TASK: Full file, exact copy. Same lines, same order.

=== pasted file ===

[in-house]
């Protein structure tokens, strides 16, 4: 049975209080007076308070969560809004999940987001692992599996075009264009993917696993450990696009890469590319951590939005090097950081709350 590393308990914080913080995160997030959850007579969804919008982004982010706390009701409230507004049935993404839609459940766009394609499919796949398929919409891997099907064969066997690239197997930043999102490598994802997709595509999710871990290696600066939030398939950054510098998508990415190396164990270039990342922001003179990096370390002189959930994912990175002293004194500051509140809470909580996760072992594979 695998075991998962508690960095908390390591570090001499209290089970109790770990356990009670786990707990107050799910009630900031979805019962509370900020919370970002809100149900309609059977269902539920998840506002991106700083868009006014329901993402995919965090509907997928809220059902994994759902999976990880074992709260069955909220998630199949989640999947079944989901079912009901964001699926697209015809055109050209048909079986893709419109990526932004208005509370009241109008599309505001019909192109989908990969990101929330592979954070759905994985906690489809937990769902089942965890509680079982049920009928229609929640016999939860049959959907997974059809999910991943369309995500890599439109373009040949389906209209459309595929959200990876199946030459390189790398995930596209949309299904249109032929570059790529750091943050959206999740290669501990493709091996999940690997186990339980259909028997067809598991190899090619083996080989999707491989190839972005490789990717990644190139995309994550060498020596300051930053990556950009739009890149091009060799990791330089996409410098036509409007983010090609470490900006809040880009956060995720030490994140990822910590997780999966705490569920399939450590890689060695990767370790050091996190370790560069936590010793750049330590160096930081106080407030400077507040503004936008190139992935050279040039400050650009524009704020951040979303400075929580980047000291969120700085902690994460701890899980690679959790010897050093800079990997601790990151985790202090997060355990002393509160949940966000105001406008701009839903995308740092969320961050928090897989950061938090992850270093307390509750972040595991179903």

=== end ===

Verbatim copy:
[in-house]
């Protein structure tokens, strides 16, 4: 049975209080007076308070969560809004999940987001692992599996075009264009993917696993450990696009890469590319951590939005090097950081709350 590393308990914080913080995160997030959850007579969804919008982004982010706390009701409230507004049935993404839609459940766009394609499919796949398929919409891997099907064969066997690239197997930043999102490598994802997709595509999710871990290696600066939030398939950054510098998508990415190396164990270039990342922001003179990096370390002189959930994912990175002293004194500051509140809470909580996760072992594979 695998075991998962508690960095908390390591570090001499209290089970109790770990356990009670786990707990107050799910009630900031979805019962509370900020919370970002809100149900309609059977269902539920998840506002991106700083868009006014329901993402995919965090509907997928809220059902994994759902999976990880074992709260069955909220998630199949989640999947079944989901079912009901964001699926697209015809055109050209048909079986893709419109990526932004208005509370009241109008599309505001019909192109989908990969990101929330592979954070759905994985906690489809937990769902089942965890509680079982049920009928229609929640016999939860049959959907997974059809999910991943369309995500890599439109373009040949389906209209459309595929959200990876199946030459390189790398995930596209949309299904249109032929570059790529750091943050959206999740290669501990493709091996999940690997186990339980259909028997067809598991190899090619083996080989999707491989190839972005490789990717990644190139995309994550060498020596300051930053990556950009739009890149091009060799990791330089996409410098036509409007983010090609470490900006809040880009956060995720030490994140990822910590997780999966705490569920399939450590890689060695990767370790050091996190370790560069936590010793750049330590160096930081106080407030400077507040503004936008190139992935050279040039400050650009524009704020951040979303400075929580980047000291969120700085902690994460701890899980690679959790010897050093800079990997601790990151985790202090997060355990002393509160949940966000105001406008701009839903995308740092969320961050928090897989950061938090992850270093307390509750972040595991179903």